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The BBC's Richard Bilton
"The operation Emma had is rare"
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Pyschologist, Professor Nichola Rumsey
"The danger is to believe that changing one's appearance is a solution to problems"
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Monday, 13 November, 2000, 17:50 GMT
Surgeon defends teenager stretch op
Emma Richards
Emma Richards has spent months in hospital
A surgeon has defended the decision to perform surgery on a teenager who wanted to stretch her legs to become tall enough to be an air hostess.

The operation on 15-year-old Emma Richards cost the NHS 12,000.

Since undergoing surgery, Emma, now 16, has suffered an infection and broken her leg twice because the bones have been weakened.

Her career aspirations had no bearing whatsoever on whether we carried out this procedure

Dr Darren Fern, orthopaedic surgeon
The six-hour operation was carried out in January by orthopaedic surgeon Dr Darren Fern at the Royal Cornwall Hospital Treliske, Truro.

Emma stopped growing when she was just 4ft 9ins. But the minimum height for an air hostess is 5ft 3ins.

All airlines have a minimum height requirement so cabin crews can reach safety equipment and overhead lockers.

However, Dr Fern said: "Her career aspirations had no bearing whatsoever on whether we carried out this procedure."

"This has not been done for cosmetic reasons. It is functional and we have done it to make her life better."

Broken bones

Emma Richards
Emma Richards: No regrets
The surgical procedure she underwent involved breaking the thigh bone in both legs in two places.

Six five inch pins were then screwed into each bone and attached to a metal frame.

Over the next four months, Emma was bedridden while the screws were turned four times a day to draw the broken bones away from each other.

Her body responded naturally by creating new bone to fill the gap.

Dr Fern said a full psychological assessment had been carried out on Emma before the operation.

He said she had been unable to reach into cupboards, was worried about ever being able to drive and whether she could lead a normal life.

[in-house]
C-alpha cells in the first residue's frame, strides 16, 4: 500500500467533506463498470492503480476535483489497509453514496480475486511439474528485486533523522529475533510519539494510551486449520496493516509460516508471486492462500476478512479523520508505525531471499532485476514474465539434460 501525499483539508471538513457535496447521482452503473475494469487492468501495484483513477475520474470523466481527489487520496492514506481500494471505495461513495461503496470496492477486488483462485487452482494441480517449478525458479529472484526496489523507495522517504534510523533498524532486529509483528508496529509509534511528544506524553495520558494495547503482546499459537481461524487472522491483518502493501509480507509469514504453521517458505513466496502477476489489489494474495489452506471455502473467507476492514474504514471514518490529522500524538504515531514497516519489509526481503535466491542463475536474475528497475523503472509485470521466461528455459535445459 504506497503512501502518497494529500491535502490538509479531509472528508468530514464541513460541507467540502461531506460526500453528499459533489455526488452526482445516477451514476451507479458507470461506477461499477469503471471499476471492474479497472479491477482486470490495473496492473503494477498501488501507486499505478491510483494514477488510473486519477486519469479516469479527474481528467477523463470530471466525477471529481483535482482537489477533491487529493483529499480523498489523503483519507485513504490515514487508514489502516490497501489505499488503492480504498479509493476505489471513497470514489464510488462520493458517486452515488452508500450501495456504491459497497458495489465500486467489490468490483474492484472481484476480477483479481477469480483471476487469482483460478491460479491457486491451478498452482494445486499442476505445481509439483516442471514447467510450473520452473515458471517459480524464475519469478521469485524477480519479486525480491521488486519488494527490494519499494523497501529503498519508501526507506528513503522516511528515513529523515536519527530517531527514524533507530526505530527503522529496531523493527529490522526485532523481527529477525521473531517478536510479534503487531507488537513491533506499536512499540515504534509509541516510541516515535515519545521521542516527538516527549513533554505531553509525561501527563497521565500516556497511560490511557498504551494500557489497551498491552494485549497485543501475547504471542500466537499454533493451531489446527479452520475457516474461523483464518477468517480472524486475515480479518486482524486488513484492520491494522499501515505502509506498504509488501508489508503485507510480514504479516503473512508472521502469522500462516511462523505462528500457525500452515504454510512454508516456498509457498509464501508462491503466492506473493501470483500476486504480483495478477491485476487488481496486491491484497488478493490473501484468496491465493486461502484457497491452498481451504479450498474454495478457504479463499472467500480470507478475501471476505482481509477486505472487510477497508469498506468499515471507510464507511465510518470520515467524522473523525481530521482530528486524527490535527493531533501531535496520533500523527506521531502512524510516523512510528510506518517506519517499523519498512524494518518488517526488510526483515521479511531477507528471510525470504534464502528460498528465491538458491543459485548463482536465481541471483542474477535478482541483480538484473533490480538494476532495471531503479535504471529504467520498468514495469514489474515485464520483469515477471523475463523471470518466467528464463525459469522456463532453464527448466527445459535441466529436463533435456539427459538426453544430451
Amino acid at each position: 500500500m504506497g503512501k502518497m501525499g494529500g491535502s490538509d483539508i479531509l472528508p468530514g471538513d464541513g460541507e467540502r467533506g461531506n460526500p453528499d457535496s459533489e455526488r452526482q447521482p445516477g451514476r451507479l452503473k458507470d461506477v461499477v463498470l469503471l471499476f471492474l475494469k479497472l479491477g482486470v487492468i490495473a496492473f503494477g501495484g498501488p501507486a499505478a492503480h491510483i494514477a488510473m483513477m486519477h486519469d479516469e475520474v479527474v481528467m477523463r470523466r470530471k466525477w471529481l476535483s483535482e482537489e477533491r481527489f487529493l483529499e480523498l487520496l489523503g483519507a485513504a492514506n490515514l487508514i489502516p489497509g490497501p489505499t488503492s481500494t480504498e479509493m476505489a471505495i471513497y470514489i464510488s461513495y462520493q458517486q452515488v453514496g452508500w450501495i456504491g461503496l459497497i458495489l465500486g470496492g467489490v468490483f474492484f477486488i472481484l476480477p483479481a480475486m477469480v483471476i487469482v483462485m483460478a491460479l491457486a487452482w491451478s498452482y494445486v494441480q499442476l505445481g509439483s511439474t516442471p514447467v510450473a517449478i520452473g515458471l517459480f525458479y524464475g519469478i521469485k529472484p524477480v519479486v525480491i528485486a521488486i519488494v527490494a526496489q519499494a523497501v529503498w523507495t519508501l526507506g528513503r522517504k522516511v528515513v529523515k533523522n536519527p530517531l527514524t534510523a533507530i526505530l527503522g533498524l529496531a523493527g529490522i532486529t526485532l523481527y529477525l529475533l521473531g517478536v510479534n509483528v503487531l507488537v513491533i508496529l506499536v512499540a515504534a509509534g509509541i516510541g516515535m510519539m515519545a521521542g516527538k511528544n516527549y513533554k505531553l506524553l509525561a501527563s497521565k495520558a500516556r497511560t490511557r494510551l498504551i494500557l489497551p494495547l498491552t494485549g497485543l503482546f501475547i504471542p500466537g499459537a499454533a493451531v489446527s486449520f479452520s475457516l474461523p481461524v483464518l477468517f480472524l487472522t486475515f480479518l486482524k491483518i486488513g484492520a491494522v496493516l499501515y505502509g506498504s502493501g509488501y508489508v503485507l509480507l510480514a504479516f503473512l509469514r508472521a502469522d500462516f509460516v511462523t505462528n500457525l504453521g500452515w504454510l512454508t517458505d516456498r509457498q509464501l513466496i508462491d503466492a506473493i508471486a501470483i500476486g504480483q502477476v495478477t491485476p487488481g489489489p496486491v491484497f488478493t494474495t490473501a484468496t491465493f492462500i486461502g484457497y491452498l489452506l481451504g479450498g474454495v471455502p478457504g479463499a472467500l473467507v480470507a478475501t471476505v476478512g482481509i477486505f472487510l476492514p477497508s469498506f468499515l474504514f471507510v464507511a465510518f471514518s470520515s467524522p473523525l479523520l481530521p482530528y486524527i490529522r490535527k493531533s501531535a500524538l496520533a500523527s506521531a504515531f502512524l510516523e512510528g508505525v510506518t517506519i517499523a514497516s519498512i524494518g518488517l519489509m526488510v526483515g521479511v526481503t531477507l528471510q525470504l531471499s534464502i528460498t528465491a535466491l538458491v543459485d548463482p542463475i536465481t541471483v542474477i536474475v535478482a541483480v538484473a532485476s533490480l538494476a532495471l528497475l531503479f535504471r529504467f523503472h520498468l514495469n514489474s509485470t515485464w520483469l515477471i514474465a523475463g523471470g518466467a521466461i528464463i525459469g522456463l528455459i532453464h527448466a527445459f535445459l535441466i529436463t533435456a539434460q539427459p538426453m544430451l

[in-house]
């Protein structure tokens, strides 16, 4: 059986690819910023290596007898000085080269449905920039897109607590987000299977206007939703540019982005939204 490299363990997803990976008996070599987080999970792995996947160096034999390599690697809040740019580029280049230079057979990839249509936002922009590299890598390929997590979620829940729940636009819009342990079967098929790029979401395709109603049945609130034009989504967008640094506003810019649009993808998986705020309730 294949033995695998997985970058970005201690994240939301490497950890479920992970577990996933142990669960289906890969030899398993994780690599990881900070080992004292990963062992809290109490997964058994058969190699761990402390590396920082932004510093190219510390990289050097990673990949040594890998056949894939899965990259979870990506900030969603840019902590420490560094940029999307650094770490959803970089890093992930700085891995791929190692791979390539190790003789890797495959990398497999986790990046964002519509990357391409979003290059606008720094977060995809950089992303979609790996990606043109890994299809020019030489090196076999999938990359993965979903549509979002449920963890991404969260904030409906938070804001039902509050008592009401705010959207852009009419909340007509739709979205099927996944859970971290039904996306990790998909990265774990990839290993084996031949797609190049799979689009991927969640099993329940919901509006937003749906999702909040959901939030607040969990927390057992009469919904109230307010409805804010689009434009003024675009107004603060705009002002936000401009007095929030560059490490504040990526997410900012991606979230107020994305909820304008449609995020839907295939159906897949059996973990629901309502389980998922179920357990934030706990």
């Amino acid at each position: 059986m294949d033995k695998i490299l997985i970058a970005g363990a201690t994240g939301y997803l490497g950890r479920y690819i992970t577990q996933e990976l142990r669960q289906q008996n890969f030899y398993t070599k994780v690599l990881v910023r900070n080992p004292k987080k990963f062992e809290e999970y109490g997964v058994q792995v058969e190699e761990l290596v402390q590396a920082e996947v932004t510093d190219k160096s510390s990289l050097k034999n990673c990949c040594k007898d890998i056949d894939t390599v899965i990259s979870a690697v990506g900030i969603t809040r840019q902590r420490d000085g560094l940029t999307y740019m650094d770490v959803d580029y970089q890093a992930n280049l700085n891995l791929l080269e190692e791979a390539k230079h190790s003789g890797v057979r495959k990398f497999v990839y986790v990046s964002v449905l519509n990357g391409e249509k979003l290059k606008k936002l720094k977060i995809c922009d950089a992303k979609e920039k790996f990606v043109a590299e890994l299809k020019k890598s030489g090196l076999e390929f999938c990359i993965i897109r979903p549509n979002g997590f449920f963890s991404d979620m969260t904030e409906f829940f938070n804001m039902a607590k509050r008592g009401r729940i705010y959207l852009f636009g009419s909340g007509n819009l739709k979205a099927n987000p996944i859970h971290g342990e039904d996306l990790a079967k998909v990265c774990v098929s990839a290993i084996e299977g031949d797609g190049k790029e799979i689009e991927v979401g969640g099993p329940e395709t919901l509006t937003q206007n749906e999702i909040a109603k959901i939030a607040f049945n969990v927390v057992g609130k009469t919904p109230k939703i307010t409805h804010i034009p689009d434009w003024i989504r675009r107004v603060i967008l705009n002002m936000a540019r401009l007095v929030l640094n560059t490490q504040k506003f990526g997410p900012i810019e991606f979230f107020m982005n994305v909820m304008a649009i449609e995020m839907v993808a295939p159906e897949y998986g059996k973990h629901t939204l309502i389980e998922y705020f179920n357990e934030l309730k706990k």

Although approaching adulthood, Emma was always treated as a child because of her height, he said.

"Each case is taken on its individual merits. Somebody else who is 4ft 9ins maybe fine, but Emma was not fine about being that height.

"Children can be unthinkably cruel to their friends if they see something different about them."

One inch short

Since the operation, Emma has had to endure three more spells in hospital due to the infection and fractures.

She is currently in traction after the latest break in September.

The would-be hostess took a year out of school and delayed taking her GCSEs to have the op.

However, the procedure stretched Emma's legs by only five - one inch short of her target height.

She hopes that her body's hormones will respond to the surgery to help stimulate an extra inch of growth.

Professor Nichola Rumsey
Professor Nichola Rumsey is concerned about obsession with appearance
She said: "When I'm depressed I've often thought 'I wish this was all over and done with', but I've never thought 'I wish I hadn't had it done'.

"It's made me feel more confident and I feel that I've something to aim for in life to become an air hostess.

"I've never been abroad and I want to travel the world."

Emma's mother Irene said: "She knows what she wants from life and that was the whole point of the operation.

"We knew there were risks, but she's strong and has coped well.

"The first few weeks after the operation were the worst. She was in a lot of pain and there were a few tears, but it would be the same for everyone. It has made her a stronger personality."

Emma, from Wadebridge, Cornwall, is one of around 150 children aged between five and 16 to have had the complex surgery in Britain. Usually it is carried out on people much shorter than Emma.

I've never thought 'I wish I hadn't had it done'

Emma Richards
Mrs Richards said: "Nobody else forced her to do it.

"When it came to having the op, she signed the consent forms herself. We would never have let her do it otherwise."

Professor Nichola Rumsey, from the Centre for Appearance and Disfigurement Research, said teenagers were growing increasingly obsessed by their appearance.

She said: "The danger about having operations like this is to believe that just changing a piece of appearance will be the solution - really that is very short-termist.

"The major worry is that if something else goes wrong or she lacks confidence a bit later on in her life she will look to her appearance again and want to change another bit of that."

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